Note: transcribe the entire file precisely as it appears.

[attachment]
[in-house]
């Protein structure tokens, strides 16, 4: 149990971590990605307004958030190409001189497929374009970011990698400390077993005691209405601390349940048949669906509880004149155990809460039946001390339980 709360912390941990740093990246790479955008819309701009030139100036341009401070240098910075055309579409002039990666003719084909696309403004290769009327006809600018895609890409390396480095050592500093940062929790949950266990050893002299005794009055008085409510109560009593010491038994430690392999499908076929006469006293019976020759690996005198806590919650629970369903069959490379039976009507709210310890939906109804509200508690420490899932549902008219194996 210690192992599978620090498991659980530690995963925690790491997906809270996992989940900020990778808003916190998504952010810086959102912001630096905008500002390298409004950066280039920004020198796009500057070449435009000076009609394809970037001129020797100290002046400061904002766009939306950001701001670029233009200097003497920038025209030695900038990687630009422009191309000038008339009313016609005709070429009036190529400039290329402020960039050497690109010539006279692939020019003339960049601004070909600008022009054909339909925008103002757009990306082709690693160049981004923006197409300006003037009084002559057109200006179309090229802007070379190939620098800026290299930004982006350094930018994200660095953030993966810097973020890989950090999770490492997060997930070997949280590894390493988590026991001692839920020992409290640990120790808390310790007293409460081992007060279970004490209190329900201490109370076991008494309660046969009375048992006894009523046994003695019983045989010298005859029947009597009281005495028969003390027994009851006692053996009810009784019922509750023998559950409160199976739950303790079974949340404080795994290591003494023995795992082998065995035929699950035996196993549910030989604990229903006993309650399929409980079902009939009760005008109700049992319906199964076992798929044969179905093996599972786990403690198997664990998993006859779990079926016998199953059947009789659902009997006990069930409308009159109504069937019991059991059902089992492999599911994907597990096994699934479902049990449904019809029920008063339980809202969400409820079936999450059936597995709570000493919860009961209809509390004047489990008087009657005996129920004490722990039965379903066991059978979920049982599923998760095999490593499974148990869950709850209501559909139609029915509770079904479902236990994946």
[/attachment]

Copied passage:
[in-house]
């Protein structure tokens, strides 16, 4: 149990971590990605307004958030190409001189497929374009970011990698400390077993005691209405601390349940048949669906509880004149155990809460039946001390339980 709360912390941990740093990246790479955008819309701009030139100036341009401070240098910075055309579409002039990666003719084909696309403004290769009327006809600018895609890409390396480095050592500093940062929790949950266990050893002299005794009055008085409510109560009593010491038994430690392999499908076929006469006293019976020759690996005198806590919650629970369903069959490379039976009507709210310890939906109804509200508690420490899932549902008219194996 210690192992599978620090498991659980530690995963925690790491997906809270996992989940900020990778808003916190998504952010810086959102912001630096905008500002390298409004950066280039920004020198796009500057070449435009000076009609394809970037001129020797100290002046400061904002766009939306950001701001670029233009200097003497920038025209030695900038990687630009422009191309000038008339009313016609005709070429009036190529400039290329402020960039050497690109010539006279692939020019003339960049601004070909600008022009054909339909925008103002757009990306082709690693160049981004923006197409300006003037009084002559057109200006179309090229802007070379190939620098800026290299930004982006350094930018994200660095953030993966810097973020890989950090999770490492997060997930070997949280590894390493988590026991001692839920020992409290640990120790808390310790007293409460081992007060279970004490209190329900201490109370076991008494309660046969009375048992006894009523046994003695019983045989010298005859029947009597009281005495028969003390027994009851006692053996009810009784019922509750023998559950409160199976739950303790079974949340404080795994290591003494023995795992082998065995035929699950035996196993549910030989604990229903006993309650399929409980079902009939009760005008109700049992319906199964076992798929044969179905093996599972786990403690198997664990998993006859779990079926016998199953059947009789659902009997006990069930409308009159109504069937019991059991059902089992492999599911994907597990096994699934479902049990449904019809029920008063339980809202969400409820079936999450059936597995709570000493919860009961209809509390004047489990008087009657005996129920004490722990039965379903066991059978979920049982599923998760095999490593499974148990869950709850209501559909139609029915509770079904479902236990994946």